After launching in April 2020, Clubhouse has already been downloaded 10 million times and has around two million weekly active users. In the grand scheme of things, this might sound like a small amount — especially if you consider that Facebook has 2.7 billion active users on its platform, Instagram 1 billion, Twitter 330 million, and Snapchat 301 million.
But the amount of hype that Clubhouse has generated in its relatively short lifetime is oddly disproportionate to the number of users it had acquired. I’ve heard and seen Clubhouse references every single day for the last few weeks, which would usually be expected for an app that just hit 100 million downloads… not 10 million! What gives?
Although Clubhouse is a social network where all members can do is talk (and listen), a remarkable amount of the conversation (and attention) is actually happening beyond the app itself.
While this could be down to the fact that it has several high-profile members — I’m talking about Elon Musk, Mark Zuckerberg, Oprah Winfrey, Kanye West, and Drake, for example — its clout is being driven by the fact that it’s so hard to get into.
The FOMO is real!
Clubhouse might have opened its doors around a year ago, but there’s always been a burly bouncer standing outside. A digital queue that feels like it never ends. And if your name’s not down – you’re not coming in. Even now, if you download the app, the best you’re going to do is be put on the waiting list… unless you are directly invited.
Clubhouse has got everyone wanting to get inside, without blowing a fortune on marketing. This kind of hype usually costs millions of marketing dollars to achieve. 🤑
How exactly has Clubhouse achieved this?
By modernizing the oldest marketing channel in the book — word of mouth — or referral marketing as we call it these days.
Word of mouth works, just ask Google
We can go all the way back to 2004 for a great example of word-of-mouth marketing in action. Gmail is obviously now a Unicorn with 1.8 billion users around the world, but 17 years ago the name Google was not in any way one that would have been associated with email.
When it was first launched, Google only allowed a few people access to the service, offering each of these ‘beta’ users the ability to invite a few more friends and family. The referral program was so successful that invites to Gmail were up for auction on eBay at the time.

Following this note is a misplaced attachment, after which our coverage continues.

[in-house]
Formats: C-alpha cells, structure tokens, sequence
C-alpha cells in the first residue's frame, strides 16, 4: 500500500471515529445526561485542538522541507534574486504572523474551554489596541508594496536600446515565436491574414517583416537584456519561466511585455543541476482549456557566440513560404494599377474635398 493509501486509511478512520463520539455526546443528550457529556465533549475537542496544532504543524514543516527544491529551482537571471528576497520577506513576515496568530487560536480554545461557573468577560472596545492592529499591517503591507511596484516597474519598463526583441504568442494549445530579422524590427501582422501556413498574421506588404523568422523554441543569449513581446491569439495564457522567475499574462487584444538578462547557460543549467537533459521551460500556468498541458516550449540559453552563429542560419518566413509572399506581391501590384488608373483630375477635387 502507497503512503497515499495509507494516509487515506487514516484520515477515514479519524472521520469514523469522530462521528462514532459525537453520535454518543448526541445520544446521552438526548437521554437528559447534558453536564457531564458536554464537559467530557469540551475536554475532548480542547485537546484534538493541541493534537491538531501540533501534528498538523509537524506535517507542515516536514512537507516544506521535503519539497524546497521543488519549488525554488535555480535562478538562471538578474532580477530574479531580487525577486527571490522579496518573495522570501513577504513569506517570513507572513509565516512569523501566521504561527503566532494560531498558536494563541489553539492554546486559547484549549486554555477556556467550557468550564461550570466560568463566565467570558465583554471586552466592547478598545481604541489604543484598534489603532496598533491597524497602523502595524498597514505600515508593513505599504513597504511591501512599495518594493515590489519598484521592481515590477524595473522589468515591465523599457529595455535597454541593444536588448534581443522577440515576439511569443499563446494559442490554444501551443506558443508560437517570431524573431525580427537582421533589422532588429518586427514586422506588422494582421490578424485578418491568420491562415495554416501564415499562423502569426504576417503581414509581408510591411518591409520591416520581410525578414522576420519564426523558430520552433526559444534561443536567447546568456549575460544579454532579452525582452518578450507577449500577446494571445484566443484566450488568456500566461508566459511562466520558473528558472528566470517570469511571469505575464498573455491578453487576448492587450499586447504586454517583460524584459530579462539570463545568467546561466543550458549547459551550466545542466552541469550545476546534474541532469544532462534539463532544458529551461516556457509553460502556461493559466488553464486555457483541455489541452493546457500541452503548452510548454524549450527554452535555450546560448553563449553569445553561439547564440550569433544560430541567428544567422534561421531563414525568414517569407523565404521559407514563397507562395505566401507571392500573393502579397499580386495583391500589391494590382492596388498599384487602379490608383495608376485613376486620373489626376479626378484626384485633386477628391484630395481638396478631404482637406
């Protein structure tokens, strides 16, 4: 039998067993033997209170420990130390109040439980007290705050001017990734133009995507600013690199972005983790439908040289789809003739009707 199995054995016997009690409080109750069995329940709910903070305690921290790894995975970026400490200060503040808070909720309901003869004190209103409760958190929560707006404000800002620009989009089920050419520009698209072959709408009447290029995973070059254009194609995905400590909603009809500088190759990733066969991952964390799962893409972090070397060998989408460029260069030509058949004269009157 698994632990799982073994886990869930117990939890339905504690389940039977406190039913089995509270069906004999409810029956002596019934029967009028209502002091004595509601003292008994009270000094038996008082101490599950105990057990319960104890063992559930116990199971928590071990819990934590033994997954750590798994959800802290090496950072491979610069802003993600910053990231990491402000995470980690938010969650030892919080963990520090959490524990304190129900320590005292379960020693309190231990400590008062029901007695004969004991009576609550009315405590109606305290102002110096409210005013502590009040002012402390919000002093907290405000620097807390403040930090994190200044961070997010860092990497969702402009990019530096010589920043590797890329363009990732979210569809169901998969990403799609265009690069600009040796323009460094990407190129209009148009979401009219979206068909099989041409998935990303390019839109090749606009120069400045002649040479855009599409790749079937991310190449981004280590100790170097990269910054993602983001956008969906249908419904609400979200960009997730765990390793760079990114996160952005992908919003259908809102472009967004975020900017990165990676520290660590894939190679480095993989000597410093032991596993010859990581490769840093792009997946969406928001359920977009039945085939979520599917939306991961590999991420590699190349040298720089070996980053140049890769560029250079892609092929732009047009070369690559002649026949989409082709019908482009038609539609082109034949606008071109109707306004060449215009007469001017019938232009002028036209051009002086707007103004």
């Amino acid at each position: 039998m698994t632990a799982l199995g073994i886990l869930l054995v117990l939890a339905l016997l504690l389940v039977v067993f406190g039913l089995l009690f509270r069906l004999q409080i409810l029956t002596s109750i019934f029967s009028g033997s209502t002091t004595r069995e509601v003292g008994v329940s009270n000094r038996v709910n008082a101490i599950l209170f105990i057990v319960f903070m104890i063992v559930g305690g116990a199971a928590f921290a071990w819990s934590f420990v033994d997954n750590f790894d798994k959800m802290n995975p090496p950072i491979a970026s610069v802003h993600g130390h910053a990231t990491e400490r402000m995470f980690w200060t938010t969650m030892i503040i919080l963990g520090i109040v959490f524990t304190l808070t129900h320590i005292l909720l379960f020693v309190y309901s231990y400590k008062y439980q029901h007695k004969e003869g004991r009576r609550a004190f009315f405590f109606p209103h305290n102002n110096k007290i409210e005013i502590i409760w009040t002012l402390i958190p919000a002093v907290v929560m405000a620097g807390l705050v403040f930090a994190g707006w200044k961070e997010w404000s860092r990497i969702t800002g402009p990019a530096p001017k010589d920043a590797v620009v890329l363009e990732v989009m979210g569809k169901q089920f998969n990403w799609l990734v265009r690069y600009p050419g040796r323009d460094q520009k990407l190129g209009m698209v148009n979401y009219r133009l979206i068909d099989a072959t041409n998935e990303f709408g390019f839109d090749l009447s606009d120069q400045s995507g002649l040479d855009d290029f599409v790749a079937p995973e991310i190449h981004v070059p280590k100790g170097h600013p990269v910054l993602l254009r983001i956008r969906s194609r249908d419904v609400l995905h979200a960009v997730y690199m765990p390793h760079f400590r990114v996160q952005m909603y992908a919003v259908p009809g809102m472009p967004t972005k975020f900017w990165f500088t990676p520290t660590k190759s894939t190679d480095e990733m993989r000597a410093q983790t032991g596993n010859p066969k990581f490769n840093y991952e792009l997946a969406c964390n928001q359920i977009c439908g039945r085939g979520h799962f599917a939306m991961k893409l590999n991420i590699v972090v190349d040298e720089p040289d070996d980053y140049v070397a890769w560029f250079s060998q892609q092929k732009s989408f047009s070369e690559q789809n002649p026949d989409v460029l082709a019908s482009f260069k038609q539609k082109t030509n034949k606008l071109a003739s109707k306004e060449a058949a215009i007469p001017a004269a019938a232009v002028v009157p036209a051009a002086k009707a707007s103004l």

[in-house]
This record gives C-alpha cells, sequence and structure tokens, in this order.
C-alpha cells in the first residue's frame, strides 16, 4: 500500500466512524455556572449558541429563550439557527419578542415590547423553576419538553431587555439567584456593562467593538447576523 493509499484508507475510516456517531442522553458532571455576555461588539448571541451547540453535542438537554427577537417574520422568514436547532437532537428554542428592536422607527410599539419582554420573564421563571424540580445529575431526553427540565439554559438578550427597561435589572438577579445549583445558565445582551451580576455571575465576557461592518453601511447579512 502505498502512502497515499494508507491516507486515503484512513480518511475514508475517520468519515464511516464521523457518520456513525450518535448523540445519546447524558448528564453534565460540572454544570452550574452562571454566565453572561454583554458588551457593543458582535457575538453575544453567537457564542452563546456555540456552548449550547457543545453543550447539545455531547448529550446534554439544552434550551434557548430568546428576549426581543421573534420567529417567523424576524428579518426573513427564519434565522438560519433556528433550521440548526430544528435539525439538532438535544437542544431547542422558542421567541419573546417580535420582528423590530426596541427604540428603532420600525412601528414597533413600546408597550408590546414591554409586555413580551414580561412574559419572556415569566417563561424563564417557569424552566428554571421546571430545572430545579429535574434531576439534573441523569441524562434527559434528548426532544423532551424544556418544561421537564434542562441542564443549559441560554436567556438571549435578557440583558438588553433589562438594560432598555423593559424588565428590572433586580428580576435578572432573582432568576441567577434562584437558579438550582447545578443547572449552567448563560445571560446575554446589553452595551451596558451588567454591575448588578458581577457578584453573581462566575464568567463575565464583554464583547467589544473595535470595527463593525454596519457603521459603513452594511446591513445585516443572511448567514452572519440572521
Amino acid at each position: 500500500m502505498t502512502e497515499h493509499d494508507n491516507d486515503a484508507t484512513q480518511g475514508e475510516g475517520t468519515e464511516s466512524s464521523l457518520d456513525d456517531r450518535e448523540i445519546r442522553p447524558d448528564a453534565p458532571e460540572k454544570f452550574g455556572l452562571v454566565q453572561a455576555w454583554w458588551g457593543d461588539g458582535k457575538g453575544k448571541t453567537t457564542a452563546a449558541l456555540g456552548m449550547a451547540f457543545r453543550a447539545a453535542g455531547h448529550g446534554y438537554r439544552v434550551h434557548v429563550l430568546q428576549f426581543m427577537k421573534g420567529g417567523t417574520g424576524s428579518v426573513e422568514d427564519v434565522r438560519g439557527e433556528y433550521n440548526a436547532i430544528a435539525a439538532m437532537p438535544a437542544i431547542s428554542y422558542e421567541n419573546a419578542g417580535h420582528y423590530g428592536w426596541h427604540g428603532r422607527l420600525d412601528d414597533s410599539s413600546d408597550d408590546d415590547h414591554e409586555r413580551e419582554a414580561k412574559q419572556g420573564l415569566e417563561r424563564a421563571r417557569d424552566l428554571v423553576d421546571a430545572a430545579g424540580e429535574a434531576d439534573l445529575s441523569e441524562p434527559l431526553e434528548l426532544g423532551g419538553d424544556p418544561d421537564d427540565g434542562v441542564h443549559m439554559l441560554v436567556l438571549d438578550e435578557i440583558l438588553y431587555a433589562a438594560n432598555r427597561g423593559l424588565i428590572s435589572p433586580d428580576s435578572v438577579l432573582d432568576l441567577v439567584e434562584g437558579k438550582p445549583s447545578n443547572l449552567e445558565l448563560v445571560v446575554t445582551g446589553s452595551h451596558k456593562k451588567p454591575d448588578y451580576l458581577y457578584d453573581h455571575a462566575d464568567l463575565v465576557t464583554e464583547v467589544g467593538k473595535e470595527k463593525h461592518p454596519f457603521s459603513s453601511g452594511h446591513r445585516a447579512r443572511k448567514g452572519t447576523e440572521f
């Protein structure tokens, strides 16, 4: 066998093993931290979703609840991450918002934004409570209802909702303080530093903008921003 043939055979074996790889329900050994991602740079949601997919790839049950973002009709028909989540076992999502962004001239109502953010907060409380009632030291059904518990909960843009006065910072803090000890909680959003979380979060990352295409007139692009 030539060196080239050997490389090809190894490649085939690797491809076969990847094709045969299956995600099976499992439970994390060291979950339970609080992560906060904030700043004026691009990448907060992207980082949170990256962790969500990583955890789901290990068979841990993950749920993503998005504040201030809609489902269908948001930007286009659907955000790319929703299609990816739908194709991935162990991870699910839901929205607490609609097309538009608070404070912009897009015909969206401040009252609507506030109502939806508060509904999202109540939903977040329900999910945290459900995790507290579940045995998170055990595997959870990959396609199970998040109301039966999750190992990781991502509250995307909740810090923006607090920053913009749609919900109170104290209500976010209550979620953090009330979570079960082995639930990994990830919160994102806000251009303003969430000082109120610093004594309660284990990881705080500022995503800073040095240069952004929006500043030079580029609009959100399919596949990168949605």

FOMO is a potent human emotion, and it can be engineered
Exclusivity might not seem like the best way to build a business. Common sense surely dictates that you want to get as many customers as possible. But this isn’t necessarily true — it’s no good tempting millions of people onto your platform all at once if they don’t stick around.
Clubhouse’s reliance on referrals also means it’s able to attract the right kind of members in the right kinds of circles — a key ingredient to create FOMO.
It really is this simple: if a product or service is worth talking about, people want to tell their friends. By growing its membership through a referral-based model, Clubhouse is tapping into existing networks of friends, families, and colleagues. People who already trust each other and know each other’s tastes, likes, and dislikes.
This means that when your friend recommends a product, you find yourself wanting it even before you’ve clicked that link.
Referrals can save you millions
If a company has a good product or service, customers will want to refer their friends. You just have to give them a reason to refer and make it easy for them to do so. If you get this right you could save millions on marketing. 🚀
To me, Clubhouse’s incredible success showcases the true power of referral marketing and also its simplicity. By contrast, countless businesses have spent millions on ads attempting to build that kind of trust (and noise), when all they needed to do was ask their customers to refer their friends…
It’s now easier than ever to follow the likes of Clubhouse and Google — so go for it! Easy-to-use marketing tools have made launching a referral program simple and affordable, so there really is no reason not to give it a try!
Get quirky entrepreneurial insights!
Did you know TNW's founder, Boris, has a weekly newsletter? Sign up for it here and get his fun stories straight to your inbox!Follow @Growth_Quarters